The German Shepherd is considered more intelligent than most dogs, at least according to Dr. Stanley Coren in his book “The Intelligence of Dogs.” But, despite being able to learn a myriad of complex commands is not “user-friendly” when it comes to training.
The German shepherd has all of the tools necessary to be an efficient learner. They are smart, hard-working, and capable. It is no surprise, then, that this breed is used in some of the most important canine work forces. They are commonly used as service dogs, drug dogs, bomb dogs, security guards, and even serve in the military and law enforcement.
GSDs have the capacity to do so much, it is a shame when they do not receive adequate stimulation. If they are not asked to use their brains in a constructive manner, they may begin to cause problems.
Thankfully, this can be avoided by participating in fun and interactive activities. Many GSD excel in agility and showmanship.
It is best to initiate early training with a confident, calm person. This allows puppies to begin socialization and obedience exercises before developing negative behaviors. They also appreciate the stability of learning from a partner they trust. Like all dogs, German shepherds respond best to consistent reward-based instruction.
Energy and Exercise
Get your workout shoes on, both of these dogs need lots of exercise.
When it comes to energy and intensity, the German Shepherd cranks everything to 10. A German Shepherd who’s under-exercised and ignored by their family is likely to express pent-up energy in ways you’re not going to like.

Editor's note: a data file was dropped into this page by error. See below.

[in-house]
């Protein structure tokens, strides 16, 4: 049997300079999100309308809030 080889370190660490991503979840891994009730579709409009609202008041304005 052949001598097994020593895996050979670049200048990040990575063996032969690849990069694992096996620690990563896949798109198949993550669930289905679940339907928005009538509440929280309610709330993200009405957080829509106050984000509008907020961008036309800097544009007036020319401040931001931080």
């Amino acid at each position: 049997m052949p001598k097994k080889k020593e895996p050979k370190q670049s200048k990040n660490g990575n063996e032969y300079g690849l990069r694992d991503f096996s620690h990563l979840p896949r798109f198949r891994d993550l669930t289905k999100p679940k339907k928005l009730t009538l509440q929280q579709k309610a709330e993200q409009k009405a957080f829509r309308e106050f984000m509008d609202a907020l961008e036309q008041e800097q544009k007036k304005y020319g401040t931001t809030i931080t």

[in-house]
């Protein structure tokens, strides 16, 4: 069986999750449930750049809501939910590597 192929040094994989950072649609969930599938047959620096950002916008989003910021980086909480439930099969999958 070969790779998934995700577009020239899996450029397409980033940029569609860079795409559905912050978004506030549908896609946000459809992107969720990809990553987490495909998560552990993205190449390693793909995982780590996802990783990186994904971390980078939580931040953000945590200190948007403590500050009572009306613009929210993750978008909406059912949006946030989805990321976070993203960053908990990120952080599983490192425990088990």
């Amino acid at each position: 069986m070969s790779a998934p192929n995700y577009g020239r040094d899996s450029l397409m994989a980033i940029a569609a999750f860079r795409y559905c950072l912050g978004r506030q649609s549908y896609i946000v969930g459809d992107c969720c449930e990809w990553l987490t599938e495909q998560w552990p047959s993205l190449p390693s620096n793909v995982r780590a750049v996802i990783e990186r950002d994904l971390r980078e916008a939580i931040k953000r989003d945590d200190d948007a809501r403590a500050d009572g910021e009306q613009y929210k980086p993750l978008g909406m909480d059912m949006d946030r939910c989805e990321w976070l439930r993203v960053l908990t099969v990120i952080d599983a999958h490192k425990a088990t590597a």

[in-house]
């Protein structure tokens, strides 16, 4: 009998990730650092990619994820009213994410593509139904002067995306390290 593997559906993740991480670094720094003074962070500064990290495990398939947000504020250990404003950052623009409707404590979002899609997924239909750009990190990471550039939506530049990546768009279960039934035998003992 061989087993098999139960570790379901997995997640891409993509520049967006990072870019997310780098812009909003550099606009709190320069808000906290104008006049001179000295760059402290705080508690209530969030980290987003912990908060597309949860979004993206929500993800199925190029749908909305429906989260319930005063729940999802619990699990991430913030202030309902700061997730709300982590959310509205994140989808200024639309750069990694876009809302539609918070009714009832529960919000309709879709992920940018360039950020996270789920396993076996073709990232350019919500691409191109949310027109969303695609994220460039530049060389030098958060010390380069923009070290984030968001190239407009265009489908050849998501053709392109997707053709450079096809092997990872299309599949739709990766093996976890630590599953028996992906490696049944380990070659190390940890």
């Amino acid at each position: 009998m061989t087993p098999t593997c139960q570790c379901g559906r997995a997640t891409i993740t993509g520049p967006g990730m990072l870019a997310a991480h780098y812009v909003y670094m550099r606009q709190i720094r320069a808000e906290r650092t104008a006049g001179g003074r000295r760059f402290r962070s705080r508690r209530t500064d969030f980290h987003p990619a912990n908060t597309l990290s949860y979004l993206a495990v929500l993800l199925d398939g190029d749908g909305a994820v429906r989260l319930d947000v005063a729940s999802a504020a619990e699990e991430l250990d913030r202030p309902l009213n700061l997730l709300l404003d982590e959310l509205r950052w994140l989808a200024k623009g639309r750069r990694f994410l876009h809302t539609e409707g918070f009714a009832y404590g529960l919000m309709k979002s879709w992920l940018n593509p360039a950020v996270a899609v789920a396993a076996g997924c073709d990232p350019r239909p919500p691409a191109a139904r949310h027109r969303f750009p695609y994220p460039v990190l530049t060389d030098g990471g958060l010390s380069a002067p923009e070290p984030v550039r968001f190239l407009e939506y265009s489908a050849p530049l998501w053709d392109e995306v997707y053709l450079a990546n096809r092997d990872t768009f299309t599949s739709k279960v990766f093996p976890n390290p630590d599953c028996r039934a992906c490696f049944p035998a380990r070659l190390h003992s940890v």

Playful, energetic, and bright, the Boxer is a fun dog for sure!
The majority of Boxers are natural athletes. They’re happy to use their long legs and muscled bodies for rough-and-tumble play, especially wrestling and tug-of-war. That said, some lines of the Boxers have been bred with ultra-short noses, which makes breathing difficult. Dogs like these should be carefully monitored during exercise to avoid overheating.
Health and Lifespan
Over the years, indiscriminate breeding practices of German Shepherds have lead to hereditary diseases such as hip and elbow dysplasia, blood disorders, digestive problems, epilepsy, chronic eczema, keratitis (inflammation of the cornea), and flea allergies. Prudent breeders have started working through these genetic disorders, but they should be noted.
The German Shepherd is also prone to bloat. Bloat is a condition where a dog’s stomach produces excessive gas and enlarges severely enough to cause death without immediate treatment.
Common health problems for Boxer dogs include cancer, colitis, bloat, canine hypothyroidism, respiratory problems and canine heart disease. Two additional potential health issues to be aware of are arthritis and canine hip dysplasia.
As with any dog breed, the best scenario is to learn about their potential health issues and their associated symptoms so you can spot them if your dog begins showing symptoms.
Both breeds live about 9-13 years, about average for larger dog breeds.
There is one thing these two breeds have in common, they are Power Chewers. With their strong jaws and immense energy they destroy almost any toy presented to them.
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So, which of these amazing breeds best suits your lifestyle? Do you prefer one or the other? Let us know in the comments.